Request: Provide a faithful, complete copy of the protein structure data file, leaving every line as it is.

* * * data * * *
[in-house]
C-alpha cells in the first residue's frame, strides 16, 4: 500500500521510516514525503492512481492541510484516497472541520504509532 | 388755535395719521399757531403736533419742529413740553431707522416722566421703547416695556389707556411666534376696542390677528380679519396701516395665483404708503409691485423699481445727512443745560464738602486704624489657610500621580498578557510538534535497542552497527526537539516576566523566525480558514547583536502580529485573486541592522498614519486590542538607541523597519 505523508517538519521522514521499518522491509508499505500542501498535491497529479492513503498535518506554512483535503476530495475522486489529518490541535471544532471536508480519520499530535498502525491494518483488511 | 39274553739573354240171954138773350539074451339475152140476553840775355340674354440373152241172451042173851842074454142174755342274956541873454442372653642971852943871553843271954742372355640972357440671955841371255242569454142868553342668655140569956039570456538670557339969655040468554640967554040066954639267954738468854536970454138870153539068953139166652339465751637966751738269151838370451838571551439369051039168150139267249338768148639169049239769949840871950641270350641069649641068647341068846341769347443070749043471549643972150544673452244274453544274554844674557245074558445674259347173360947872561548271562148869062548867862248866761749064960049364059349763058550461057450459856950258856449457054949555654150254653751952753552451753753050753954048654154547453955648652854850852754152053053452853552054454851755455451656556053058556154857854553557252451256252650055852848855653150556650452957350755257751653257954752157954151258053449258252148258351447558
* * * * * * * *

[in-house]
C-alpha cells in the first residue's frame, strides 16, 4: 500500500521510516514525503492512481492541510484516497472541520504509532 | 388755535395719521399757531403736533419742529413740553431707522416722566421703547416695556389707556411666534376696542390677528380679519396701516395665483404708503409691485423699481445727512443745560464738602486704624489657610500621580498578557510538534535497542552497527526537539516576566523566525480558514547583536502580529485573486541592522498614519486590542538607541523597519 505523508517538519521522514521499518522491509508499505500542501498535491497529479492513503498535518506554512483535503476530495475522486489529518490541535471544532471536508480519520499530535498502525491494518483488511 | 39274553739573354240171954138773350539074451339475152140476553840775355340674354440373152241172451042173851842074454142174755342274956541873454442372653642971852943871553843271954742372355640972357440671955841371255242569454142868553342668655140569956039570456538670557339969655040468554640967554040066954639267954738468854536970454138870153539068953139166652339465751637966751738269151838370451838571551439369051039168150139267249338768148639169049239769949840871950641270350641069649641068647341068846341769347443070749043471549643972150544673452244274453544274554844674557245074558445674259347173360947872561548271562148869062548867862248866761749064960049364059349763058550461057450459856950258856449457054949555654150254653751952753552451753753050753954048654154547453955648652854850852754152053053452853552054454851755455451656556053058556154857854553557252451256252650055852848855653150556650452957350755257751653257954752157954151258053449258252148258351447558